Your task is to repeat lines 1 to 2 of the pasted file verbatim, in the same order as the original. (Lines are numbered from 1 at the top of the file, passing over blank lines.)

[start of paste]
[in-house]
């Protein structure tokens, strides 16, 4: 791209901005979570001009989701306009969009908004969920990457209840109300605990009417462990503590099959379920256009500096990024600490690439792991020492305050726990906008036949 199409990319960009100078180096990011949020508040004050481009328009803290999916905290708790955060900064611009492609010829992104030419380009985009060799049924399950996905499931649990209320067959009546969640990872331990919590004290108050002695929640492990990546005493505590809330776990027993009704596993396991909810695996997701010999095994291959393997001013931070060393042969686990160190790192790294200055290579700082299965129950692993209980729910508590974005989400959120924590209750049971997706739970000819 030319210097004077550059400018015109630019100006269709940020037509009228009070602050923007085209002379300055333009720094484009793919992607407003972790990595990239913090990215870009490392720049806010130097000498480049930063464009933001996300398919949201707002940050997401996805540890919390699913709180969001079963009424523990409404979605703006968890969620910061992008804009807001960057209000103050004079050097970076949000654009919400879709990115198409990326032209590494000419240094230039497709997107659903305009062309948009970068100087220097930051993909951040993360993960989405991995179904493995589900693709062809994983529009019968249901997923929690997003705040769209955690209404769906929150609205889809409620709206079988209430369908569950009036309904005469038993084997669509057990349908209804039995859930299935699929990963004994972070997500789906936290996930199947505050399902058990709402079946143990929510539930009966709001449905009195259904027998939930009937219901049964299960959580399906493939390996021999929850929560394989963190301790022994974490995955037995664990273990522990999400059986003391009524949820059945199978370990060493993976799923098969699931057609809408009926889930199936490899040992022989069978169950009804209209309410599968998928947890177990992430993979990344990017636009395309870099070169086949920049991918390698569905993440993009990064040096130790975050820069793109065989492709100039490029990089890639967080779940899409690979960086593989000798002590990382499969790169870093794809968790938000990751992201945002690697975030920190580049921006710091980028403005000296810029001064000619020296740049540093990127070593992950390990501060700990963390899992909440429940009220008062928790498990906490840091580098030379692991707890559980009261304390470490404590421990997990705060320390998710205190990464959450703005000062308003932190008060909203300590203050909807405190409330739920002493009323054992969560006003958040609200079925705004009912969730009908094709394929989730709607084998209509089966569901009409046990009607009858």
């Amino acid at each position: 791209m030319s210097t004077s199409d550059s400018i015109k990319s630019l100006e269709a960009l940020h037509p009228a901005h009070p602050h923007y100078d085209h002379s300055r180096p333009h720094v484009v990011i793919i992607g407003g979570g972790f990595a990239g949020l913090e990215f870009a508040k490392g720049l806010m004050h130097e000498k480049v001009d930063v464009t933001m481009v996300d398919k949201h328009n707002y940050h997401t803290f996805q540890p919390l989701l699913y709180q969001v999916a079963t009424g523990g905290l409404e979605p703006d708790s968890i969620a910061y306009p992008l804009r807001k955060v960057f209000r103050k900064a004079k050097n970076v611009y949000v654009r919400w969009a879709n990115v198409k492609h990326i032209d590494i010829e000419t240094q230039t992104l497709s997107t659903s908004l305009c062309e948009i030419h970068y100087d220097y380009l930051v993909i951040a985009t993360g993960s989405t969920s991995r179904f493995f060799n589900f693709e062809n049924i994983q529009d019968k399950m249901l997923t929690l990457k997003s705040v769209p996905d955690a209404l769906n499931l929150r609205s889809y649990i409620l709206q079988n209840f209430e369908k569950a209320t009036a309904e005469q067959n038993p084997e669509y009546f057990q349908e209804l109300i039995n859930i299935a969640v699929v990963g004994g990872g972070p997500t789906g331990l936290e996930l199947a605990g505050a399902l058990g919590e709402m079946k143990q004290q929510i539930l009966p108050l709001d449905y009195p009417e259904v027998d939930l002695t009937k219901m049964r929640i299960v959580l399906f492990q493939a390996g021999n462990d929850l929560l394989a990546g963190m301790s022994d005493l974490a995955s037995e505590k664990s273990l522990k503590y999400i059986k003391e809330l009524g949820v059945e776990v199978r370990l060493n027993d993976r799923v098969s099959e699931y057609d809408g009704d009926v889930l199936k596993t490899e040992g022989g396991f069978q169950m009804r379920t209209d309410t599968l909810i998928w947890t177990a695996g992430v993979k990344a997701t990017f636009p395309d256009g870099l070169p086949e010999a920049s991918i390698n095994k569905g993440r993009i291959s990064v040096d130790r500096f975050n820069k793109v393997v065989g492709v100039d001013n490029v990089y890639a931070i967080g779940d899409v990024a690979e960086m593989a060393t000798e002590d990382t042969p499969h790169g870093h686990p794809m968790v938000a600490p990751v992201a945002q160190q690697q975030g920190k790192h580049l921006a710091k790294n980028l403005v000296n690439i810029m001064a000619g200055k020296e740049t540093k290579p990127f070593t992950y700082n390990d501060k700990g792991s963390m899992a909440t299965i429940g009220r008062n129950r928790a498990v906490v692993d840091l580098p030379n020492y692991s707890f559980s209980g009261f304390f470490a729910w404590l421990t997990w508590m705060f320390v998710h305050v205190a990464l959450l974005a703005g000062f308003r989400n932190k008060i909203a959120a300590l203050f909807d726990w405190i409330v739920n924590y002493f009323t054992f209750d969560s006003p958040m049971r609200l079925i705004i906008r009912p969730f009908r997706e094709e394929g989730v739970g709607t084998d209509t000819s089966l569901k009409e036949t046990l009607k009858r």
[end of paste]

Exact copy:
[in-house]
């Protein structure tokens, strides 16, 4: 791209901005979570001009989701306009969009908004969920990457209840109300605990009417462990503590099959379920256009500096990024600490690439792991020492305050726990906008036949 199409990319960009100078180096990011949020508040004050481009328009803290999916905290708790955060900064611009492609010829992104030419380009985009060799049924399950996905499931649990209320067959009546969640990872331990919590004290108050002695929640492990990546005493505590809330776990027993009704596993396991909810695996997701010999095994291959393997001013931070060393042969686990160190790192790294200055290579700082299965129950692993209980729910508590974005989400959120924590209750049971997706739970000819 030319210097004077550059400018015109630019100006269709940020037509009228009070602050923007085209002379300055333009720094484009793919992607407003972790990595990239913090990215870009490392720049806010130097000498480049930063464009933001996300398919949201707002940050997401996805540890919390699913709180969001079963009424523990409404979605703006968890969620910061992008804009807001960057209000103050004079050097970076949000654009919400879709990115198409990326032209590494000419240094230039497709997107659903305009062309948009970068100087220097930051993909951040993360993960989405991995179904493995589900693709062809994983529009019968249901997923929690997003705040769209955690209404769906929150609205889809409620709206079988209430369908569950009036309904005469038993084997669509057990349908209804039995859930299935699929990963004994972070997500789906936290996930199947505050399902058990709402079946143990929510539930009966709001449905009195259904027998939930009937219901049964299960959580399906493939390996021999929850929560394989963190301790022994974490995955037995664990273990522990999400059986003391009524949820059945199978370990060493993976799923098969699931057609809408009926889930199936490899040992022989069978169950009804209209309410599968998928947890177990992430993979990344990017636009395309870099070169086949920049991918390698569905993440993009990064040096130790975050820069793109065989492709100039490029990089890639967080779940899409690979960086593989000798002590990382499969790169870093794809968790938000990751992201945002690697975030920190580049921006710091980028403005000296810029001064000619020296740049540093990127070593992950390990501060700990963390899992909440429940009220008062928790498990906490840091580098030379692991707890559980009261304390470490404590421990997990705060320390998710205190990464959450703005000062308003932190008060909203300590203050909807405190409330739920002493009323054992969560006003958040609200079925705004009912969730009908094709394929989730709607084998209509089966569901009409046990009607009858």